Sunday, August 16, 2009

Gift of Meat

The Gift of Meat

I am a city girl. Where I grew up, I never knew the animals I was going to eat before I ate them. They came from grocery stores, pre-wrapped in plastic. Cows come in steaks, pigs come in pork chops and BBQ ribs, chickens come in breasts. Things do not work the same here.

In Samoa, animals are living things before they are dinner. Don't get me wrong, no one is making friends with them or naming them Wilbur or anything. But they start out a living, breathing creature and then turn into food. 

There is no traditional butchery in Samoa. From my experience animals are often cooked whole (pigs and fish in an umu or fried fish) or hacked apart with a machete and then cooked in a soup or put in an umu (chickens and cows). To be honest I am a little uncomfortable with these more random animal pieces. Much like my milk, I have learned that I like my meat more clinical. The killing of the animal doesn't bother me too much (though I was not a fan of the pig strangling during culture day in training) and neither does chopping it up. I just have a hard time with the finished product. I guess I need my meat to be in clean, evenly sized pieces of recognizable food with names that I know: breast, steak, chop, loin, fillet mignon...you know, like that.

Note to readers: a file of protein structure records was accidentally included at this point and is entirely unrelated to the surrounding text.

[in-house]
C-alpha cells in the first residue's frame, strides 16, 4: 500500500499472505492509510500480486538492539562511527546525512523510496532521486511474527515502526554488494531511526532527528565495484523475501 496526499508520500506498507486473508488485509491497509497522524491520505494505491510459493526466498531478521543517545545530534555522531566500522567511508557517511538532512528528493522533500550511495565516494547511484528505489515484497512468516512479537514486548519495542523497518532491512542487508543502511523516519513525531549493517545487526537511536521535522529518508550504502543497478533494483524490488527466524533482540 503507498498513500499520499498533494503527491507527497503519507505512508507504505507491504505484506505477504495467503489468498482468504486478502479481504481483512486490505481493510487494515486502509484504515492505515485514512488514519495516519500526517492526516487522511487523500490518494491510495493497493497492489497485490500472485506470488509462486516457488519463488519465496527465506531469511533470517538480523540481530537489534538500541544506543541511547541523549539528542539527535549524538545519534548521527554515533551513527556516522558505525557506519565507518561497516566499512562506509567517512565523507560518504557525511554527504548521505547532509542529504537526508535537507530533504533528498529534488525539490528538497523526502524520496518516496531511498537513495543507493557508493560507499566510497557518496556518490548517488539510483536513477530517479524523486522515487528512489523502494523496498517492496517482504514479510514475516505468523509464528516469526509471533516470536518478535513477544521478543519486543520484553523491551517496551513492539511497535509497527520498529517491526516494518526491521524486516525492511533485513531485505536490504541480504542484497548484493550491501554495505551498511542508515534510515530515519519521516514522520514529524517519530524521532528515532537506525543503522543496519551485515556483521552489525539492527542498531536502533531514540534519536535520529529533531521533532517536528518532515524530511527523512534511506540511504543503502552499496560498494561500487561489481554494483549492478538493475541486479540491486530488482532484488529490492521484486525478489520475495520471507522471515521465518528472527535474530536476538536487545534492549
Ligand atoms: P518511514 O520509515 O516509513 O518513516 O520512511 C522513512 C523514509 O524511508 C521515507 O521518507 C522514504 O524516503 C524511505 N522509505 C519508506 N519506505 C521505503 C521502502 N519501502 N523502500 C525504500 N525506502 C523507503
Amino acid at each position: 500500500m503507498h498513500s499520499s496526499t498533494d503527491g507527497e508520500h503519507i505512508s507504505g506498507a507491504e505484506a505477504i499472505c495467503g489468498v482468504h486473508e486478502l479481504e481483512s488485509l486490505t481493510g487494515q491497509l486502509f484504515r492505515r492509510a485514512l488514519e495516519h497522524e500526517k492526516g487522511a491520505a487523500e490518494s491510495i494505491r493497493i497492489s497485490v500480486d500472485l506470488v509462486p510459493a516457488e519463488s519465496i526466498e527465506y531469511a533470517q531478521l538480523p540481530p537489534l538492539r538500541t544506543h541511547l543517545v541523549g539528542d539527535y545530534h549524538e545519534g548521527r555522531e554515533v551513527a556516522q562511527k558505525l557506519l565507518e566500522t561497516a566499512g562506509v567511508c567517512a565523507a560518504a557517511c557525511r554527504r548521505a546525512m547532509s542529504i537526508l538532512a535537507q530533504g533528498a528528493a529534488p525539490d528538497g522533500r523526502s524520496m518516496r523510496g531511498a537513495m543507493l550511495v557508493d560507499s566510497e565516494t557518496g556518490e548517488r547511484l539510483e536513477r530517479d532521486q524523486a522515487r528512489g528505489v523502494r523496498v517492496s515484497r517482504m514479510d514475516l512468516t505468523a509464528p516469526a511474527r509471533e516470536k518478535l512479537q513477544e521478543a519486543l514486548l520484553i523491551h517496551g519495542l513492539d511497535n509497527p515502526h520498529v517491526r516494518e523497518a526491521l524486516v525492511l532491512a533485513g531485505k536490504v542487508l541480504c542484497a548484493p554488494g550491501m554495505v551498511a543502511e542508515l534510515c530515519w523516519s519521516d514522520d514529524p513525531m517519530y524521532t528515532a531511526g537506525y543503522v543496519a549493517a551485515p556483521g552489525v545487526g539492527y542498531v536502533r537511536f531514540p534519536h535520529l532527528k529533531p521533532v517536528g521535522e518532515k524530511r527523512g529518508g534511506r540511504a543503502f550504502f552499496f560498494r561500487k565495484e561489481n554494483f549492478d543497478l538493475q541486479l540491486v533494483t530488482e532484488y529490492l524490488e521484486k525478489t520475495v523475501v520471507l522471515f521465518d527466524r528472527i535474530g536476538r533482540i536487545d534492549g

Cale and I like to joke that in every pig or cow we see there are cuts of meat we recognize hiding inside. There are hams and steaks and brisket, if only we knew how to find them.

Cale and I were recently gift with a piece of pig from an umu. Our citified senses didn't know what to make of it. It wasn't a pork chop or ribs or even pulled pork. It was an honest to goodness piece of pig. 

The Gift of Meat

Cale and Tetsuya spent some time trying to determine where in a pig this piece came from. We had some information to go on. There was some spine and a blackend area that indicated to them it was part of body cavity (the innards are stuffed with hot rocks before umuing). But other than that, no one could really say for sure what part of the pig this came from. And to be honest that is no different than if I was handed a pork chop. If I had to point out where on the pig it had come from, I would fail that test. However, I would know how to cook it...or at least how to Google cooking it and then shout instructions to Cale in the kitchen, who is always better at cooking than I (and probably already knows how to cook a pork chop and wouldn't have to Google it).

Anyway, Cale and Tetsuya poked at it for a bit, but were unable to determine exactly where in the animal it came from. If you know, feel free to let us know.

— Sara

3 comments:

Anonymous said...

Hi - I stumbled across yr blog while i was surfing ( translation procrastinating working on my novel...) and just wanted to tell u that I love yr writing. I live here in Samoa - a regular mixed up afakasi - and think yr insights are a great read.
Lani

annette said...

looks like a nice piece of meat --- very meaty !

Cale and Sara join the Peace Corps said...

Thanks for the compliments